CONWAY, S.C. (WMBF) - Deborah Granda contracted the coronavirus and beat it, but is still dealing with the lingering symptoms.
She hopes sharing her journey will encourage more people to continue to take this deadly pandemic seriously.
Granda, who resides in Conway, contracted COVID-19 last March. Up until that point, she was in excellent health but says things changed drastically after her diagnosis.
“I was in the hospital,” said Granda. “It was pretty intense. I had days where I felt like I couldn’t survive. I could barely hold a phone, it was too heavy. It was as bad as I’ve ever been.”
When her health improved weeks later, Granda said medical workers allowed her to return home. However, it was under the condition someone would help care for her inside of the house.
She says her pet sitter moved in for about 10 days to assist her. Toward the end of May, Granda says she was able to start working from home a few hours at a time.
Now, nearly a year after her diagnosis, Granda says she’s still battling lingering symptoms that weren’t present before.
For her, those symptoms include brain fog, lung discomfort, and a daily headache.
“Today, in particular, I am dealing with a severe headache,” said Granda. “I typically wake up every morning with a headache. Most days it goes away after an hour or two on its own. Today, it’s after three in the afternoon and I’m still [experiencing] a pounding headache.”
Overall, Granda says the symptoms are slowly improving over time.
“I don’t wish this on anyone, I really don’t,” Granda said.
Granda says one of the most difficult parts of her journey happened in October when her sister passed away from COVID.
“My sister was a 20-year veteran of the Air Force,” she said. “The military was her life, along with her children, husband and grandchildren. I would like people to remember her as someone that was generous enough to give 20 years of her life to this nation. I’m here and my sister is not. So my message to everyone is to take this pandemic seriously. Because the cost to me has been exceptionally high.”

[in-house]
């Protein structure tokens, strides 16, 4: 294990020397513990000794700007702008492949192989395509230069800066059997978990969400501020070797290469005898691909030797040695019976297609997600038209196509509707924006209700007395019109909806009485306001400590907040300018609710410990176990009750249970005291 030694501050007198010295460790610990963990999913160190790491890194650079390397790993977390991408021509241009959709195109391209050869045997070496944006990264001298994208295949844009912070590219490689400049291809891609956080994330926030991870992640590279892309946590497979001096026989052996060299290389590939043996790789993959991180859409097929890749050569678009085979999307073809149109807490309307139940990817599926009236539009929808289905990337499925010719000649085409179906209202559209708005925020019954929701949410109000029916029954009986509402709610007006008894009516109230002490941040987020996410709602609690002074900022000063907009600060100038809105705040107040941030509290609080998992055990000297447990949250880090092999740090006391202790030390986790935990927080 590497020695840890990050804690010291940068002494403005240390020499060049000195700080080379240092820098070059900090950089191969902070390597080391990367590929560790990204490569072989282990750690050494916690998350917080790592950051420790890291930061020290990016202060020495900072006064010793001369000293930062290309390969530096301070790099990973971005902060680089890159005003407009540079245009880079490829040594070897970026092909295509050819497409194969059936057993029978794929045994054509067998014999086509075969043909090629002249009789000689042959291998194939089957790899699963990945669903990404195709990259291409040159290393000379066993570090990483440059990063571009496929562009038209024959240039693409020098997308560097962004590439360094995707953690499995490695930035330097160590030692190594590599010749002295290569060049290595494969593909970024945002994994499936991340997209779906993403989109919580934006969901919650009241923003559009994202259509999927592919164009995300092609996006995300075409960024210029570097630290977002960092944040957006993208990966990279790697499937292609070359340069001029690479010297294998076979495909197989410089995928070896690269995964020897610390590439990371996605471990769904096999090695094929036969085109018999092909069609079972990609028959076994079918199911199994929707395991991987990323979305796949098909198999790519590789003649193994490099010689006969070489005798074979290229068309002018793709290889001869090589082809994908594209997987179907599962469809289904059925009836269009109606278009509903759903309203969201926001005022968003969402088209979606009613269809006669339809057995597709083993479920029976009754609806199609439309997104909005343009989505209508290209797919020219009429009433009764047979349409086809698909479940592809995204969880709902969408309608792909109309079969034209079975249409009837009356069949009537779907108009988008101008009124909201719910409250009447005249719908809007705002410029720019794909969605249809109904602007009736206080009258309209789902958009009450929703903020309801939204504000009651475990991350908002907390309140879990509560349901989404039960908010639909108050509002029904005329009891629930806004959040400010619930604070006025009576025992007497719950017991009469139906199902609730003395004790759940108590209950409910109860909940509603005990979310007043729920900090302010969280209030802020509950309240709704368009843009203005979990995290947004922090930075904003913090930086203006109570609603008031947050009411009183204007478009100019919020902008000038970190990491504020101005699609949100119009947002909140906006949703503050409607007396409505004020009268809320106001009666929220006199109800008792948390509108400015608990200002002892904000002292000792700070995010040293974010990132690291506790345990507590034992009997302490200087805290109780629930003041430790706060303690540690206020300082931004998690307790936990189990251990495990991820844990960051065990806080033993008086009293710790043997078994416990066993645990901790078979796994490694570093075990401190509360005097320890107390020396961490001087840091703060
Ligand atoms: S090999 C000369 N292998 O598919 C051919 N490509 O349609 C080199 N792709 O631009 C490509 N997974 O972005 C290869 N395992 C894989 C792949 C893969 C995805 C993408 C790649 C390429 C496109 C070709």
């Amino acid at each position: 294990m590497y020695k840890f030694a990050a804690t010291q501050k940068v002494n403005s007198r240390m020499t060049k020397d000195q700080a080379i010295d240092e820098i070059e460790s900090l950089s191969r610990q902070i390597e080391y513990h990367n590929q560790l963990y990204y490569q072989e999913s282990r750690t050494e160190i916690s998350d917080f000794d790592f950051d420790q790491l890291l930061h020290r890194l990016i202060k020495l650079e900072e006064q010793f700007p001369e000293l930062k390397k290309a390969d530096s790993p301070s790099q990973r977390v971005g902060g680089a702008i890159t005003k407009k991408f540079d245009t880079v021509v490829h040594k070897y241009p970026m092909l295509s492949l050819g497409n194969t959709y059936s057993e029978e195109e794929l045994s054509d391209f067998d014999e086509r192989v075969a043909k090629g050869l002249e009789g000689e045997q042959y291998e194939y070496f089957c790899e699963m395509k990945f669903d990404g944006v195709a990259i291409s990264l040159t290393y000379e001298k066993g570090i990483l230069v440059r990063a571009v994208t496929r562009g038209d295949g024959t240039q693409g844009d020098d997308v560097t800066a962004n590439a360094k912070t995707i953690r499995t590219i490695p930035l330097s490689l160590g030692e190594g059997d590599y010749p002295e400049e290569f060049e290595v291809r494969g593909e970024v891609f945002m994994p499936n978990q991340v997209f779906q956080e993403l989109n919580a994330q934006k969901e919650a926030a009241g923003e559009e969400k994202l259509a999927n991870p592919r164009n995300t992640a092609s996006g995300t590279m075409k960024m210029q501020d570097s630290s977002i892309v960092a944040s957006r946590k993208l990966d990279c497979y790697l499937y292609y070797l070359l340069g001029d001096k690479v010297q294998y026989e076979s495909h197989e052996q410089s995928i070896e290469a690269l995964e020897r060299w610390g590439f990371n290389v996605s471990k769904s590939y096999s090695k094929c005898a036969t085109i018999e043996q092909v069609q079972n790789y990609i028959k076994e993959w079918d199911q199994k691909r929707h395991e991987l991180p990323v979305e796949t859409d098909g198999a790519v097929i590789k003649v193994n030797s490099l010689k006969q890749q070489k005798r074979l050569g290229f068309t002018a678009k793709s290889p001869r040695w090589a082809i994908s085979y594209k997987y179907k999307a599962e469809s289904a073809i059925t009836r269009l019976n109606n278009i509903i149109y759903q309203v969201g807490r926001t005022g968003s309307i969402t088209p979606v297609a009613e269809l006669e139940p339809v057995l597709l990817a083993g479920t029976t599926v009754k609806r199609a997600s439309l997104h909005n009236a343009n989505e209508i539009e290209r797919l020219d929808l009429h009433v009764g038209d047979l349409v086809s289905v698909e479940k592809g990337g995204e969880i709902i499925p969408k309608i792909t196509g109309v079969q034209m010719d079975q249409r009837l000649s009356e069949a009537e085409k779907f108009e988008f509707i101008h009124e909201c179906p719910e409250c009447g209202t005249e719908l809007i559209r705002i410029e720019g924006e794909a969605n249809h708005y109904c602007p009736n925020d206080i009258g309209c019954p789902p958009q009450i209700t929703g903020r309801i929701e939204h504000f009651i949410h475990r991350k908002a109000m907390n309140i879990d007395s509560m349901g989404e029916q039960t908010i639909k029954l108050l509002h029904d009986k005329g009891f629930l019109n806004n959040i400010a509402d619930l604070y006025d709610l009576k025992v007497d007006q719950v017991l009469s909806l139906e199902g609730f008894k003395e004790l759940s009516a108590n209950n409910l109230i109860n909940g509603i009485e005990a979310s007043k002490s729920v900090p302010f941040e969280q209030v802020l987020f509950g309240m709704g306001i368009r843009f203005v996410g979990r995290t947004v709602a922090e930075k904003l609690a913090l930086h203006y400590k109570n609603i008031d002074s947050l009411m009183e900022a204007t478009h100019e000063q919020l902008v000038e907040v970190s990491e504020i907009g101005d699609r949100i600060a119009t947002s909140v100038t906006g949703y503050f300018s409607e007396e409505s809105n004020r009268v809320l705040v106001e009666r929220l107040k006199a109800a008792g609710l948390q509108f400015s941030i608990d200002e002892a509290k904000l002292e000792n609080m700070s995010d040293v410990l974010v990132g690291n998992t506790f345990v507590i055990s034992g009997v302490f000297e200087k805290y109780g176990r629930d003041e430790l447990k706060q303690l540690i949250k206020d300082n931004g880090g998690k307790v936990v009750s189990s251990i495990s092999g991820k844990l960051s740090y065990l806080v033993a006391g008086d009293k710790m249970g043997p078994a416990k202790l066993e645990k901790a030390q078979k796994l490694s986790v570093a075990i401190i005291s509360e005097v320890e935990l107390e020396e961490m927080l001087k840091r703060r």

Granda says it’s important for her to share her experience with the community so people understand how those who contract the virus can potentially be impacted long after a diagnosis.
“While there are many COVID-19 patients that are sick for a few days and back up and running after a few weeks, there are [many people] that aren’t,” said Granda. “I don’t wish this on anyone. Those 8 weeks [of trying to beat this virus] were horrific. My time in the hospital was something I couldn’t have even imagined. I want people to take this pandemic seriously, I want them to wear a face mask, social distance. We need to do things safely.”
The Centers for Disease Control and Prevention says they’re actively working to learn more about the short and long-term health effects associated with COVID-19.
Meanwhile, the National Institutes of Health recently announced $1.1 billion in funding to allow the organization to study the long-term effects of COVID-19 for about four years.
Local health experts are also hopeful that more can be understood about those who have been termed “COVID long-haulers.”
“Hopefully over time, the people who are having these long-haul symptoms, will see their symptoms completely resolved,” said Dr. Paul Richardson, Chief Medical Officer for Conway Medical Center.
Richardson says the hospital has seen some cases of people with lingering symptoms.
“As we continue to learn more, more information may come out about possible treatment,” he said.
Granda said while she has been fully vaccinated, the doses have not alleviated her lingering symptoms.
“I had a very sore arm for about three days and that was it,” she said. “I haven’t seen an improvement in my [lingering] symptoms and I haven’t seen a decline, no changes.”
Granda further stated, she encourages people to get vaccinated, so the community can be steps closer to a life of normalcy.